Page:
Saturday, March 25, 2023

But what time is it in dog years? Lake Elmo Veterinarian celebrates 50 years of practice.

John Bailey once performed a Caesarean section on a 15-foot boa constrictor.

He applied and cleaned an abscess on an elephant, surgically removed a welder’s leather glove from the intestinal tract of a Labrador retriever, and treated a tarantula for respiratory disease.

He has also operated on a goldfish. The beloved family pet had a tumor near its tail, and its owners asked Bailey if he could do something about it.

“I anesthetized it and had surgery on it,” said Bailey, owner of Cedar Pet Clinic in Lake Elmo. “Remember that goldfish are carp, so they stay out of the water for a long time. It was a very quick surgery. I removed the tumor, re-sutured it and put it back in the water.”

For 50 years, Bailey has been treating animals, reptiles and birds in the Twin Cities. Their practice includes dogs, cats, birds, rabbits, gerbils, hamsters, hedgehogs, turtles, rats and mice, chinchillas, ferrets, guinea pigs, pet chickens, ducks and geese, snakes, iguanas, chameleons, frogs and sugar gliders. Peacocks and pot-bellied pigs.

“Basically, if it will fit through the front door, we’ll work on it,” he said.

The work is not for the faint hearted.

Bailey, 74, of St. Paul has had a horse dislocated his shoulder; raised psittacosis, a rare infectious disease, from a parrot; And has been pawed by a tiger.

He has suffered multiple bites from dogs, cats, rats, hamsters and sometimes even guinea pigs.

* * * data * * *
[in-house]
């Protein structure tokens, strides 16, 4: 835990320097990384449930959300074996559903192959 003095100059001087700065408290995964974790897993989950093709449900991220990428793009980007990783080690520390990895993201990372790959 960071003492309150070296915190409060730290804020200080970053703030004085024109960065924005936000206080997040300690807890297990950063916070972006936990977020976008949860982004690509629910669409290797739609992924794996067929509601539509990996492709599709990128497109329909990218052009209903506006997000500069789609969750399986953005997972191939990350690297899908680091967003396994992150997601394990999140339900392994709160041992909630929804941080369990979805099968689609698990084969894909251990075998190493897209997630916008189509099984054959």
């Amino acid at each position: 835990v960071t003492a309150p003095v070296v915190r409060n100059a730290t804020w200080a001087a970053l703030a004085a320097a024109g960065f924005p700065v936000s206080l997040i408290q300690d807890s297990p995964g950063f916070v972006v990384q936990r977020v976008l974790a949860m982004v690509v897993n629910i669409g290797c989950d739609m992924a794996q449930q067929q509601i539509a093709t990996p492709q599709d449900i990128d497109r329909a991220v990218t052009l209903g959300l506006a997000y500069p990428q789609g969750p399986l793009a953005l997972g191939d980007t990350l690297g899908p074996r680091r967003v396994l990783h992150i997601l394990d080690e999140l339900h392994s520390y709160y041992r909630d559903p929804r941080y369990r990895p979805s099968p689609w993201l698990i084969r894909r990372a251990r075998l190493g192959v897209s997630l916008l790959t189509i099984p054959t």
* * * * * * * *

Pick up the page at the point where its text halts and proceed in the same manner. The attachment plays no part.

“For all the bad news about ferrets, I have never been bitten by a ferret,” he said. “I have caught snakes sometimes. Once, I was trying to listen to the heartbeat of a 10-inch-long snake, and I held it near my ear, and it went out and grabbed my ear lobe and didn’t let go.

don’t know what day will bring

After five decades of treating animals, Bailey says he never gets bored.

“Many people who do the same thing all the time, if they only see dogs or dogs and cats, you can see very similar problems all day long,” he said. “For me, I never know what I’m going to see and what I’m going to do.”

For example, on Thursday mornings, they treated a Rottweiler, a Russian blue cat, and a cocktail. They also looked at a ferret that had skin cancer, performed oral surgery on a guinea pig named Boy, and examined an X-ray of a cat named Pepper, who had swallowed a whistle. He said that Pepper is very ill and will need surgery.

Nation World News Desk
Nation World News Desk
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